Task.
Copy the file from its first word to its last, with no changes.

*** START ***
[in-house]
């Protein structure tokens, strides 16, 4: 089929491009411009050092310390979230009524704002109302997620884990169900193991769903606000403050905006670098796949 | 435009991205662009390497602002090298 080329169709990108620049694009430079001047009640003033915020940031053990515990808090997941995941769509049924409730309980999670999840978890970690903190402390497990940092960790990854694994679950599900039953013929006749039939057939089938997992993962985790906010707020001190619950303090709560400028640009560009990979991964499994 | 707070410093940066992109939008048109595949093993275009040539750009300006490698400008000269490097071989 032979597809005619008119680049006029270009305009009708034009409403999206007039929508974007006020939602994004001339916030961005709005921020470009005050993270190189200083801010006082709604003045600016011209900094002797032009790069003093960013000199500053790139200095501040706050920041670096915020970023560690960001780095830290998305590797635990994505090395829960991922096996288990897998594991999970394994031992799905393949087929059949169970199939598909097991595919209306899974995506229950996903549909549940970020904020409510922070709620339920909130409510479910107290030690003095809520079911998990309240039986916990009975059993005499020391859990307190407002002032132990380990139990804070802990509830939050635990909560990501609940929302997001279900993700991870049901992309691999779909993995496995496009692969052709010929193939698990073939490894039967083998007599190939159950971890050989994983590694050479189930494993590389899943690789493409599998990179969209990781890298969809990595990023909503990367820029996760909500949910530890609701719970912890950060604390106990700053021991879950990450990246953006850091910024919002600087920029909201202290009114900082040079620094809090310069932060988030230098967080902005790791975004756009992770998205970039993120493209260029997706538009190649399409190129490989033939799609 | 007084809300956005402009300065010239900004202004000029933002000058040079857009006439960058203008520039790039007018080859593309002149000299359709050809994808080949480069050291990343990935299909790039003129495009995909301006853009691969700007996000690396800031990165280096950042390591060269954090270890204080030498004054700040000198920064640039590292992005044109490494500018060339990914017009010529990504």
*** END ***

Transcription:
[in-house]
């Protein structure tokens, strides 16, 4: 089929491009411009050092310390979230009524704002109302997620884990169900193991769903606000403050905006670098796949 | 435009991205662009390497602002090298 080329169709990108620049694009430079001047009640003033915020940031053990515990808090997941995941769509049924409730309980999670999840978890970690903190402390497990940092960790990854694994679950599900039953013929006749039939057939089938997992993962985790906010707020001190619950303090709560400028640009560009990979991964499994 | 707070410093940066992109939008048109595949093993275009040539750009300006490698400008000269490097071989 032979597809005619008119680049006029270009305009009708034009409403999206007039929508974007006020939602994004001339916030961005709005921020470009005050993270190189200083801010006082709604003045600016011209900094002797032009790069003093960013000199500053790139200095501040706050920041670096915020970023560690960001780095830290998305590797635990994505090395829960991922096996288990897998594991999970394994031992799905393949087929059949169970199939598909097991595919209306899974995506229950996903549909549940970020904020409510922070709620339920909130409510479910107290030690003095809520079911998990309240039986916990009975059993005499020391859990307190407002002032132990380990139990804070802990509830939050635990909560990501609940929302997001279900993700991870049901992309691999779909993995496995496009692969052709010929193939698990073939490894039967083998007599190939159950971890050989994983590694050479189930494993590389899943690789493409599998990179969209990781890298969809990595990023909503990367820029996760909500949910530890609701719970912890950060604390106990700053021991879950990450990246953006850091910024919002600087920029909201202290009114900082040079620094809090310069932060988030230098967080902005790791975004756009992770998205970039993120493209260029997706538009190649399409190129490989033939799609 | 007084809300956005402009300065010239900004202004000029933002000058040079857009006439960058203008520039790039007018080859593309002149000299359709050809994808080949480069050291990343990935299909790039003129495009995909301006853009691969700007996000690396800031990165280096950042390591060269954090270890204080030498004054700040000198920064640039590292992005044109490494500018060339990914017009010529990504």